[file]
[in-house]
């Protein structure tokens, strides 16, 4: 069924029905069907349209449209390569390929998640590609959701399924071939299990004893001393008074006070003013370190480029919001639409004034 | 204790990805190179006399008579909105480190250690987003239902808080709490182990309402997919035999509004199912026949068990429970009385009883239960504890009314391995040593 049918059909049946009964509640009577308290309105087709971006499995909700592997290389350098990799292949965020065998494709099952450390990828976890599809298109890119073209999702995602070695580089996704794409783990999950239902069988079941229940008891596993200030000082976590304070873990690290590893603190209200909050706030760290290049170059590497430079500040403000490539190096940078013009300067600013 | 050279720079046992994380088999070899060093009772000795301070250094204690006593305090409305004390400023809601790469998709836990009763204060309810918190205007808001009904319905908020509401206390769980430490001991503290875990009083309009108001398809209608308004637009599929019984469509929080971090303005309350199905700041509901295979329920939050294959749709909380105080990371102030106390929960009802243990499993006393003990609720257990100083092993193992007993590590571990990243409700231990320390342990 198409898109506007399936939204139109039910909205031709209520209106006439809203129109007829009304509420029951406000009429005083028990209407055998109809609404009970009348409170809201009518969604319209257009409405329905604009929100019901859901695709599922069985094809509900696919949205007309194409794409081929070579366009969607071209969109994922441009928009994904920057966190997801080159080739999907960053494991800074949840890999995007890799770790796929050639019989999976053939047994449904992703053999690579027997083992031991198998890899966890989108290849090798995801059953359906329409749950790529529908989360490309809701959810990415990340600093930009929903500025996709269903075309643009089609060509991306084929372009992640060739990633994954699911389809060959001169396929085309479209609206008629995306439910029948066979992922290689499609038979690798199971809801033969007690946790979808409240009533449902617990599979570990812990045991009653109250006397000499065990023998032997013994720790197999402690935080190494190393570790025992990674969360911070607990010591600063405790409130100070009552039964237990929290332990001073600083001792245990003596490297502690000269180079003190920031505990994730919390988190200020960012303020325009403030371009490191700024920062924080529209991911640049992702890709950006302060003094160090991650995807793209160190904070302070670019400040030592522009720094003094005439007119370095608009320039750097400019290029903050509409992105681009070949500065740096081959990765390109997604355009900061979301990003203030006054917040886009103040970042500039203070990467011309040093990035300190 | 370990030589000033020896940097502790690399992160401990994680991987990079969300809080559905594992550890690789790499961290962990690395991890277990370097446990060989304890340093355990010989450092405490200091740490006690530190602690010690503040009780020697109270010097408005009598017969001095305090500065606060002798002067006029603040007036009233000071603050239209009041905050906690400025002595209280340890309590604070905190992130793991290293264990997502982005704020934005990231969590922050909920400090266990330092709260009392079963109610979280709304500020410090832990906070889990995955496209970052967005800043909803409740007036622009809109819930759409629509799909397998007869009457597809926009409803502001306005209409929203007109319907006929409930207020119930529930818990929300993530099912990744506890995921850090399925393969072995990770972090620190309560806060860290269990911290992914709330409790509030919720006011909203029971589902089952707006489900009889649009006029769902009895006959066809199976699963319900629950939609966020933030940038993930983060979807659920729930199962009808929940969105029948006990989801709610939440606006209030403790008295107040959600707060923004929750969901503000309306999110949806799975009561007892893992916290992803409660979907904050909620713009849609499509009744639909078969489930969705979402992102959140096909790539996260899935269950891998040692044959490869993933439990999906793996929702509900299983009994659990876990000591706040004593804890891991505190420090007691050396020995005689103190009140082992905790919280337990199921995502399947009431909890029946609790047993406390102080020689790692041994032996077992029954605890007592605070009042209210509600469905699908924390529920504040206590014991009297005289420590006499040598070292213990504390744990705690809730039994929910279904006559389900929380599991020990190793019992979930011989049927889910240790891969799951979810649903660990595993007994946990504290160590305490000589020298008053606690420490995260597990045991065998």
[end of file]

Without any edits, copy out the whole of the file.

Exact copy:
[in-house]
């Protein structure tokens, strides 16, 4: 069924029905069907349209449209390569390929998640590609959701399924071939299990004893001393008074006070003013370190480029919001639409004034 | 204790990805190179006399008579909105480190250690987003239902808080709490182990309402997919035999509004199912026949068990429970009385009883239960504890009314391995040593 049918059909049946009964509640009577308290309105087709971006499995909700592997290389350098990799292949965020065998494709099952450390990828976890599809298109890119073209999702995602070695580089996704794409783990999950239902069988079941229940008891596993200030000082976590304070873990690290590893603190209200909050706030760290290049170059590497430079500040403000490539190096940078013009300067600013 | 050279720079046992994380088999070899060093009772000795301070250094204690006593305090409305004390400023809601790469998709836990009763204060309810918190205007808001009904319905908020509401206390769980430490001991503290875990009083309009108001398809209608308004637009599929019984469509929080971090303005309350199905700041509901295979329920939050294959749709909380105080990371102030106390929960009802243990499993006393003990609720257990100083092993193992007993590590571990990243409700231990320390342990 198409898109506007399936939204139109039910909205031709209520209106006439809203129109007829009304509420029951406000009429005083028990209407055998109809609404009970009348409170809201009518969604319209257009409405329905604009929100019901859901695709599922069985094809509900696919949205007309194409794409081929070579366009969607071209969109994922441009928009994904920057966190997801080159080739999907960053494991800074949840890999995007890799770790796929050639019989999976053939047994449904992703053999690579027997083992031991198998890899966890989108290849090798995801059953359906329409749950790529529908989360490309809701959810990415990340600093930009929903500025996709269903075309643009089609060509991306084929372009992640060739990633994954699911389809060959001169396929085309479209609206008629995306439910029948066979992922290689499609038979690798199971809801033969007690946790979808409240009533449902617990599979570990812990045991009653109250006397000499065990023998032997013994720790197999402690935080190494190393570790025992990674969360911070607990010591600063405790409130100070009552039964237990929290332990001073600083001792245990003596490297502690000269180079003190920031505990994730919390988190200020960012303020325009403030371009490191700024920062924080529209991911640049992702890709950006302060003094160090991650995807793209160190904070302070670019400040030592522009720094003094005439007119370095608009320039750097400019290029903050509409992105681009070949500065740096081959990765390109997604355009900061979301990003203030006054917040886009103040970042500039203070990467011309040093990035300190 | 370990030589000033020896940097502790690399992160401990994680991987990079969300809080559905594992550890690789790499961290962990690395991890277990370097446990060989304890340093355990010989450092405490200091740490006690530190602690010690503040009780020697109270010097408005009598017969001095305090500065606060002798002067006029603040007036009233000071603050239209009041905050906690400025002595209280340890309590604070905190992130793991290293264990997502982005704020934005990231969590922050909920400090266990330092709260009392079963109610979280709304500020410090832990906070889990995955496209970052967005800043909803409740007036622009809109819930759409629509799909397998007869009457597809926009409803502001306005209409929203007109319907006929409930207020119930529930818990929300993530099912990744506890995921850090399925393969072995990770972090620190309560806060860290269990911290992914709330409790509030919720006011909203029971589902089952707006489900009889649009006029769902009895006959066809199976699963319900629950939609966020933030940038993930983060979807659920729930199962009808929940969105029948006990989801709610939440606006209030403790008295107040959600707060923004929750969901503000309306999110949806799975009561007892893992916290992803409660979907904050909620713009849609499509009744639909078969489930969705979402992102959140096909790539996260899935269950891998040692044959490869993933439990999906793996929702509900299983009994659990876990000591706040004593804890891991505190420090007691050396020995005689103190009140082992905790919280337990199921995502399947009431909890029946609790047993406390102080020689790692041994032996077992029954605890007592605070009042209210509600469905699908924390529920504040206590014991009297005289420590006499040598070292213990504390744990705690809730039994929910279904006559389900929380599991020990190793019992979930011989049927889910240790891969799951979810649903660990595993007994946990504290160590305490000589020298008053606690420490995260597990045991065998």